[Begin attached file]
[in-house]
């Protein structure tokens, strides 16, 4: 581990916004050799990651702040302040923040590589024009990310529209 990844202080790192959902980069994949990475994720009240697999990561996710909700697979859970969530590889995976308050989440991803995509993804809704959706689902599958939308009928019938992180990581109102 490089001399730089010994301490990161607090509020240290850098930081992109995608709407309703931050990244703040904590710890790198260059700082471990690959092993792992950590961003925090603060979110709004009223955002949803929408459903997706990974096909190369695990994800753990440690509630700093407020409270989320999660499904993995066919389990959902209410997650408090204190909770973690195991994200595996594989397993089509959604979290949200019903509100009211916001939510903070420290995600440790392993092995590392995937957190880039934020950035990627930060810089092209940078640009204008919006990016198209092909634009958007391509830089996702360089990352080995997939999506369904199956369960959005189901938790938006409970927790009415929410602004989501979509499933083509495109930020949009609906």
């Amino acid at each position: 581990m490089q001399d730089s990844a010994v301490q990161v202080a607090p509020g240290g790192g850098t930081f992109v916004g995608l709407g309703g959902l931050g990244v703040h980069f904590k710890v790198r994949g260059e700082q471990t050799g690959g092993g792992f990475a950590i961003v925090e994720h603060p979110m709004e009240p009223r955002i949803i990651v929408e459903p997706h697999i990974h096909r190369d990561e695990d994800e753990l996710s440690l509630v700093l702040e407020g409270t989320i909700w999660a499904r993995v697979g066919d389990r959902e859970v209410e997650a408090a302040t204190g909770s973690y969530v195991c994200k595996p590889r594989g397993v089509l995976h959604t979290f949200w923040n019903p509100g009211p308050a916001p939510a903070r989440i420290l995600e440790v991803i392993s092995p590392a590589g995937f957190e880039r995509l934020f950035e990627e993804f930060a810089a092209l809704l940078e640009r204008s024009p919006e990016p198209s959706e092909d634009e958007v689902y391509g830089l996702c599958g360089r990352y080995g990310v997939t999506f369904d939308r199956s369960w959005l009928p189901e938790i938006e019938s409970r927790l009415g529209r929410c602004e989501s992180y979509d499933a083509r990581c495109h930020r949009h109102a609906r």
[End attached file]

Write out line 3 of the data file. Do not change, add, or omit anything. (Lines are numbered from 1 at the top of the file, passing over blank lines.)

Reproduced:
């Amino acid at each position: 581990m490089q001399d730089s990844a010994v301490q990161v202080a607090p509020g240290g790192g850098t930081f992109v916004g995608l709407g309703g959902l931050g990244v703040h980069f904590k710890v790198r994949g260059e700082q471990t050799g690959g092993g792992f990475a950590i961003v925090e994720h603060p979110m709004e009240p009223r955002i949803i990651v929408e459903p997706h697999i990974h096909r190369d990561e695990d994800e753990l996710s440690l509630v700093l702040e407020g409270t989320i909700w999660a499904r993995v697979g066919d389990r959902e859970v209410e997650a408090a302040t204190g909770s973690y969530v195991c994200k595996p590889r594989g397993v089509l995976h959604t979290f949200w923040n019903p509100g009211p308050a916001p939510a903070r989440i420290l995600e440790v991803i392993s092995p590392a590589g995937f957190e880039r995509l934020f950035e990627e993804f930060a810089a092209l809704l940078e640009r204008s024009p919006e990016p198209s959706e092909d634009e958007v689902y391509g830089l996702c599958g360089r990352y080995g990310v997939t999506f369904d939308r199956s369960w959005l009928p189901e938790i938006e019938s409970r927790l009415g529209r929410c602004e989501s992180y979509d499933a083509r990581c495109h930020r949009h109102a609906r």